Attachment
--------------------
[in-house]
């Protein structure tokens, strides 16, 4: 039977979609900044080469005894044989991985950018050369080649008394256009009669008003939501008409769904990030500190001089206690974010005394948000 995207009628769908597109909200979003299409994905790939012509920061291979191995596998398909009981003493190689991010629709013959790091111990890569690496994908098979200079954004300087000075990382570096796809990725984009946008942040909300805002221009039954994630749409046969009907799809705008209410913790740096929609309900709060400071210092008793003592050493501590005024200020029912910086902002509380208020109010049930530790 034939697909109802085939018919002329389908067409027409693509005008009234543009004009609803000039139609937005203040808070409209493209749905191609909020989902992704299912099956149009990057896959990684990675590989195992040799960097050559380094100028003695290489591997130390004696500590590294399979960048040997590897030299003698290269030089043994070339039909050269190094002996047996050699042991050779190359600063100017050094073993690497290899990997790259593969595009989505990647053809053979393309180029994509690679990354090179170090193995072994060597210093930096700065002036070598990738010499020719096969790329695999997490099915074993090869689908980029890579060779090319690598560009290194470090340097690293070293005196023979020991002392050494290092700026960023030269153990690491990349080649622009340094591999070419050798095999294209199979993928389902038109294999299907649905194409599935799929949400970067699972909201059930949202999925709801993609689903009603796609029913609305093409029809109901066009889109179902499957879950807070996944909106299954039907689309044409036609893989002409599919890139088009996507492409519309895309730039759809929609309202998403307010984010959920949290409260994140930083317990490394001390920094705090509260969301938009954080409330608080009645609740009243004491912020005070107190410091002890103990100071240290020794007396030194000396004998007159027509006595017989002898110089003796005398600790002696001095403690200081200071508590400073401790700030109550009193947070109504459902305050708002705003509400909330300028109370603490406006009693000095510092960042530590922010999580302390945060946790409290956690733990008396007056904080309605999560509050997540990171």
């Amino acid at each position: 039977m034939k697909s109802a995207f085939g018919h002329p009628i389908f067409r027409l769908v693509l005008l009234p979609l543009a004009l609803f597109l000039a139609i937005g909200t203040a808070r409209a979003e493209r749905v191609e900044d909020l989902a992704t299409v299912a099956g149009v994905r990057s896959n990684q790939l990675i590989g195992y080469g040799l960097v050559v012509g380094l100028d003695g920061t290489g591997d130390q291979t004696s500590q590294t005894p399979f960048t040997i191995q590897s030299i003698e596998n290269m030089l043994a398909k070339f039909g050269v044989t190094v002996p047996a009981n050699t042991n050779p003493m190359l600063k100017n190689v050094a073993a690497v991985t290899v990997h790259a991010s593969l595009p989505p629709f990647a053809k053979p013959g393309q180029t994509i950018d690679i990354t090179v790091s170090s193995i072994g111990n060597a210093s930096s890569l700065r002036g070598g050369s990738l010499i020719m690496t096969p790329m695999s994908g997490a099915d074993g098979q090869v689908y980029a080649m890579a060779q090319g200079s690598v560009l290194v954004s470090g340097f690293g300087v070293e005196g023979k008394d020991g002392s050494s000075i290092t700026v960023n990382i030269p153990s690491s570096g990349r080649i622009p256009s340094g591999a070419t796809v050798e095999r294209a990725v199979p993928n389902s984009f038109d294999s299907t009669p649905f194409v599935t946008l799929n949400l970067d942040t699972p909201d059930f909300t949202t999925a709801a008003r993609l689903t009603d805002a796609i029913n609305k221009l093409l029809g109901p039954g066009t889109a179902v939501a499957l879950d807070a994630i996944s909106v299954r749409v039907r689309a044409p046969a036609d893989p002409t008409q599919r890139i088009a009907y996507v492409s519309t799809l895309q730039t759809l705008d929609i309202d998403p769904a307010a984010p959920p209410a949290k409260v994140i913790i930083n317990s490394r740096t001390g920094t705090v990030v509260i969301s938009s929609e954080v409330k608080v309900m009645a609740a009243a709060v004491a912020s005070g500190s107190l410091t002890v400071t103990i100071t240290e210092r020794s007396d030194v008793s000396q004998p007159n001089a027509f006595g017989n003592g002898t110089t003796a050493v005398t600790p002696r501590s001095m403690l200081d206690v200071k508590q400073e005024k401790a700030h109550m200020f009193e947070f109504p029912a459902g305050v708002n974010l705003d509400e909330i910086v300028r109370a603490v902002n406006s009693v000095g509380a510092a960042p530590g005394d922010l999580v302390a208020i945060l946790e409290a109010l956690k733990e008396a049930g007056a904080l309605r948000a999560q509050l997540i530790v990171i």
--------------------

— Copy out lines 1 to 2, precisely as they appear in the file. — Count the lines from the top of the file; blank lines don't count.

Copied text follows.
[in-house]
């Protein structure tokens, strides 16, 4: 039977979609900044080469005894044989991985950018050369080649008394256009009669008003939501008409769904990030500190001089206690974010005394948000 995207009628769908597109909200979003299409994905790939012509920061291979191995596998398909009981003493190689991010629709013959790091111990890569690496994908098979200079954004300087000075990382570096796809990725984009946008942040909300805002221009039954994630749409046969009907799809705008209410913790740096929609309900709060400071210092008793003592050493501590005024200020029912910086902002509380208020109010049930530790 034939697909109802085939018919002329389908067409027409693509005008009234543009004009609803000039139609937005203040808070409209493209749905191609909020989902992704299912099956149009990057896959990684990675590989195992040799960097050559380094100028003695290489591997130390004696500590590294399979960048040997590897030299003698290269030089043994070339039909050269190094002996047996050699042991050779190359600063100017050094073993690497290899990997790259593969595009989505990647053809053979393309180029994509690679990354090179170090193995072994060597210093930096700065002036070598990738010499020719096969790329695999997490099915074993090869689908980029890579060779090319690598560009290194470090340097690293070293005196023979020991002392050494290092700026960023030269153990690491990349080649622009340094591999070419050798095999294209199979993928389902038109294999299907649905194409599935799929949400970067699972909201059930949202999925709801993609689903009603796609029913609305093409029809109901066009889109179902499957879950807070996944909106299954039907689309044409036609893989002409599919890139088009996507492409519309895309730039759809929609309202998403307010984010959920949290409260994140930083317990490394001390920094705090509260969301938009954080409330608080009645609740009243004491912020005070107190410091002890103990100071240290020794007396030194000396004998007159027509006595017989002898110089003796005398600790002696001095403690200081200071508590400073401790700030109550009193947070109504459902305050708002705003509400909330300028109370603490406006009693000095510092960042530590922010999580302390945060946790409290956690733990008396007056904080309605999560509050997540990171």